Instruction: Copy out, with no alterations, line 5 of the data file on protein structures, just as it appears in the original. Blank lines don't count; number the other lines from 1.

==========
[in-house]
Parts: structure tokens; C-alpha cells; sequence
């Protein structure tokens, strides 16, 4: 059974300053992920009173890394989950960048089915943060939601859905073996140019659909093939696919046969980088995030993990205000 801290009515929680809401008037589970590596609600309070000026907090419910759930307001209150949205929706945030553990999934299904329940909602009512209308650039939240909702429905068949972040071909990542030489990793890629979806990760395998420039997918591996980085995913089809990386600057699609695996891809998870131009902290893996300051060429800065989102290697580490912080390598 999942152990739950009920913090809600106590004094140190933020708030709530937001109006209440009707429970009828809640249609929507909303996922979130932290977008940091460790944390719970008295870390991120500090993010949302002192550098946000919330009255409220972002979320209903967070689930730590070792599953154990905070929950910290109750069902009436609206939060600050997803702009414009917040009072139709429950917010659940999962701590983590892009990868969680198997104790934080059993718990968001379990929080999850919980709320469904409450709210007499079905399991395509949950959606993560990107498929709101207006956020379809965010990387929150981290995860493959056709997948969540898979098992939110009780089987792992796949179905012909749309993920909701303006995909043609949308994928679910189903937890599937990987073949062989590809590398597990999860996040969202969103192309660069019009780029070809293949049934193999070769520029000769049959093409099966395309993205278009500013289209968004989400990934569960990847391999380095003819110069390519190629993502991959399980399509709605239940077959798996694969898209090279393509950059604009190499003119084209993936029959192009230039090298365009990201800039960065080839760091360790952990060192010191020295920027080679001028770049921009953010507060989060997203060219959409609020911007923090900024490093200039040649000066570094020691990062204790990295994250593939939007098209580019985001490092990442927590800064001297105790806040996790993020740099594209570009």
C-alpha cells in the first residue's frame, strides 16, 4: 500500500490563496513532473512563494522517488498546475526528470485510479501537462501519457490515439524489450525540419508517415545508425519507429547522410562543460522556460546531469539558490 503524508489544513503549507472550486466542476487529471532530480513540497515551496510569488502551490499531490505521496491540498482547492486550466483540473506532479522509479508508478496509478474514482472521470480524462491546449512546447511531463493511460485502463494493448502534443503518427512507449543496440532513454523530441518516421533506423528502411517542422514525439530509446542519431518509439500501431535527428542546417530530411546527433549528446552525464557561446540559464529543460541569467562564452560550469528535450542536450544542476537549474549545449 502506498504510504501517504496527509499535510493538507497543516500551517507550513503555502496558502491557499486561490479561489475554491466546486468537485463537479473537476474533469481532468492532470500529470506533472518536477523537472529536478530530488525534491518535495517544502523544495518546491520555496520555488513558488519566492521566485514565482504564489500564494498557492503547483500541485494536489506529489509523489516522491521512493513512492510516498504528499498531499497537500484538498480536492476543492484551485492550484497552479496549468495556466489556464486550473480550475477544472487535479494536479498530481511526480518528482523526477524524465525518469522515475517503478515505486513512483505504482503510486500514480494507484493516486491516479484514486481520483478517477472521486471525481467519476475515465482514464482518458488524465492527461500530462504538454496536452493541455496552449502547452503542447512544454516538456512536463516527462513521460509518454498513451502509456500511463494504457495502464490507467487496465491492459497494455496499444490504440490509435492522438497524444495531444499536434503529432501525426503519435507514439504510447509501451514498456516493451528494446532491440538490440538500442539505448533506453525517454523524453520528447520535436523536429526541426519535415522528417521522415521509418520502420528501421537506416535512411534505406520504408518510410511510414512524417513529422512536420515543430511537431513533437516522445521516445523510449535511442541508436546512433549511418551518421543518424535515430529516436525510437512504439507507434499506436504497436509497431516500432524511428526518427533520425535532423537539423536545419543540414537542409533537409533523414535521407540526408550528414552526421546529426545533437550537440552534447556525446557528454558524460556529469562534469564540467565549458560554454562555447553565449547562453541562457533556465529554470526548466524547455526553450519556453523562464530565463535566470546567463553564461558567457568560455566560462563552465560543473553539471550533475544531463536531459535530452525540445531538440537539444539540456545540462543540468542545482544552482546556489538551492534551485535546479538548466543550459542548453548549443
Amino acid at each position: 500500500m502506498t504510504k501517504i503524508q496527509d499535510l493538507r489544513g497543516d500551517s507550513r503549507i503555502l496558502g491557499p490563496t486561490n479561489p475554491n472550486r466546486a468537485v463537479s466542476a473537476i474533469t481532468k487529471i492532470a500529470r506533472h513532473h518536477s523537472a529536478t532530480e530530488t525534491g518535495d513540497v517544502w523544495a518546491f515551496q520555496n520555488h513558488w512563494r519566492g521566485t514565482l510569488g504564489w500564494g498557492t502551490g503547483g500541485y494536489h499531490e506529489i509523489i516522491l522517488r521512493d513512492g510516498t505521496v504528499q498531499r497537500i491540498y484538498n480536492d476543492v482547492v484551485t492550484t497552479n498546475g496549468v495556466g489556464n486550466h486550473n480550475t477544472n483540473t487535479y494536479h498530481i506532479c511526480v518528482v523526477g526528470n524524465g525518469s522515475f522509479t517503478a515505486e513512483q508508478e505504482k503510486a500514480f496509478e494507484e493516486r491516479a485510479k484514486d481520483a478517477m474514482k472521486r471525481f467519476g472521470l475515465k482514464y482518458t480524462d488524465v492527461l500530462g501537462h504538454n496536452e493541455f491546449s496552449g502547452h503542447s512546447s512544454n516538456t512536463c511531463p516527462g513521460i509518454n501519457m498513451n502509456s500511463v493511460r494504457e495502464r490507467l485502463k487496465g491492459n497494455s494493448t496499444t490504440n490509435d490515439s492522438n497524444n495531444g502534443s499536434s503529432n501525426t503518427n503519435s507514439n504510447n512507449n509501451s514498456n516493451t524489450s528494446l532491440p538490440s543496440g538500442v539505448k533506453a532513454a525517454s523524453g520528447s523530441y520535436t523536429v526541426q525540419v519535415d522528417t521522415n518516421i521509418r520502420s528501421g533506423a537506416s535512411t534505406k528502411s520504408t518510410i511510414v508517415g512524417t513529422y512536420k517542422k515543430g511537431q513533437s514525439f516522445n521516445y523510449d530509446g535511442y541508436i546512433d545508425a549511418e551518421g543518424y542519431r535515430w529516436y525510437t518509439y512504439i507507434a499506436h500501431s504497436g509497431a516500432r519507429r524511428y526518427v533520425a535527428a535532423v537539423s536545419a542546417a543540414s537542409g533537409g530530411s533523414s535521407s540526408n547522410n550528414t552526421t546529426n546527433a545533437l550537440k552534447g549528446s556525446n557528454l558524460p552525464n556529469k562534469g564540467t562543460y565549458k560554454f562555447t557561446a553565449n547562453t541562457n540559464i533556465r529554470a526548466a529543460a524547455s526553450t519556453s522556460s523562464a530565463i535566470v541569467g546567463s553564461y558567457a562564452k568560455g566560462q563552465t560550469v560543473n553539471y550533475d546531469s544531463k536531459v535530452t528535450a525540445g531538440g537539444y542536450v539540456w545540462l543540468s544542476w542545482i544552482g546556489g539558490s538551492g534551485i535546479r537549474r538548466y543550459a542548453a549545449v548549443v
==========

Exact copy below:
Amino acid at each position: 500500500m502506498t504510504k501517504i503524508q496527509d499535510l493538507r489544513g497543516d500551517s507550513r503549507i503555502l496558502g491557499p490563496t486561490n479561489p475554491n472550486r466546486a468537485v463537479s466542476a473537476i474533469t481532468k487529471i492532470a500529470r506533472h513532473h518536477s523537472a529536478t532530480e530530488t525534491g518535495d513540497v517544502w523544495a518546491f515551496q520555496n520555488h513558488w512563494r519566492g521566485t514565482l510569488g504564489w500564494g498557492t502551490g503547483g500541485y494536489h499531490e506529489i509523489i516522491l522517488r521512493d513512492g510516498t505521496v504528499q498531499r497537500i491540498y484538498n480536492d476543492v482547492v484551485t492550484t497552479n498546475g496549468v495556466g489556464n486550466h486550473n480550475t477544472n483540473t487535479y494536479h498530481i506532479c511526480v518528482v523526477g526528470n524524465g525518469s522515475f522509479t517503478a515505486e513512483q508508478e505504482k503510486a500514480f496509478e494507484e493516486r491516479a485510479k484514486d481520483a478517477m474514482k472521486r471525481f467519476g472521470l475515465k482514464y482518458t480524462d488524465v492527461l500530462g501537462h504538454n496536452e493541455f491546449s496552449g502547452h503542447s512546447s512544454n516538456t512536463c511531463p516527462g513521460i509518454n501519457m498513451n502509456s500511463v493511460r494504457e495502464r490507467l485502463k487496465g491492459n497494455s494493448t496499444t490504440n490509435d490515439s492522438n497524444n495531444g502534443s499536434s503529432n501525426t503518427n503519435s507514439n504510447n512507449n509501451s514498456n516493451t524489450s528494446l532491440p538490440s543496440g538500442v539505448k533506453a532513454a525517454s523524453g520528447s523530441y520535436t523536429v526541426q525540419v519535415d522528417t521522415n518516421i521509418r520502420s528501421g533506423a537506416s535512411t534505406k528502411s520504408t518510410i511510414v508517415g512524417t513529422y512536420k517542422k515543430g511537431q513533437s514525439f516522445n521516445y523510449d530509446g535511442y541508436i546512433d545508425a549511418e551518421g543518424y542519431r535515430w529516436y525510437t518509439y512504439i507507434a499506436h500501431s504497436g509497431a516500432r519507429r524511428y526518427v533520425a535527428a535532423v537539423s536545419a542546417a543540414s537542409g533537409g530530411s533523414s535521407s540526408n547522410n550528414t552526421t546529426n546527433a545533437l550537440k552534447g549528446s556525446n557528454l558524460p552525464n556529469k562534469g564540467t562543460y565549458k560554454f562555447t557561446a553565449n547562453t541562457n540559464i533556465r529554470a526548466a529543460a524547455s526553450t519556453s522556460s523562464a530565463i535566470v541569467g546567463s553564461y558567457a562564452k568560455g566560462q563552465t560550469v560543473n553539471y550533475d546531469s544531463k536531459v535530452t528535450a525540445g531538440g537539444y542536450v539540456w545540462l543540468s544542476w542545482i544552482g546556489g539558490s538551492g534551485i535546479r537549474r538548466y543550459a542548453a549545449v548549443v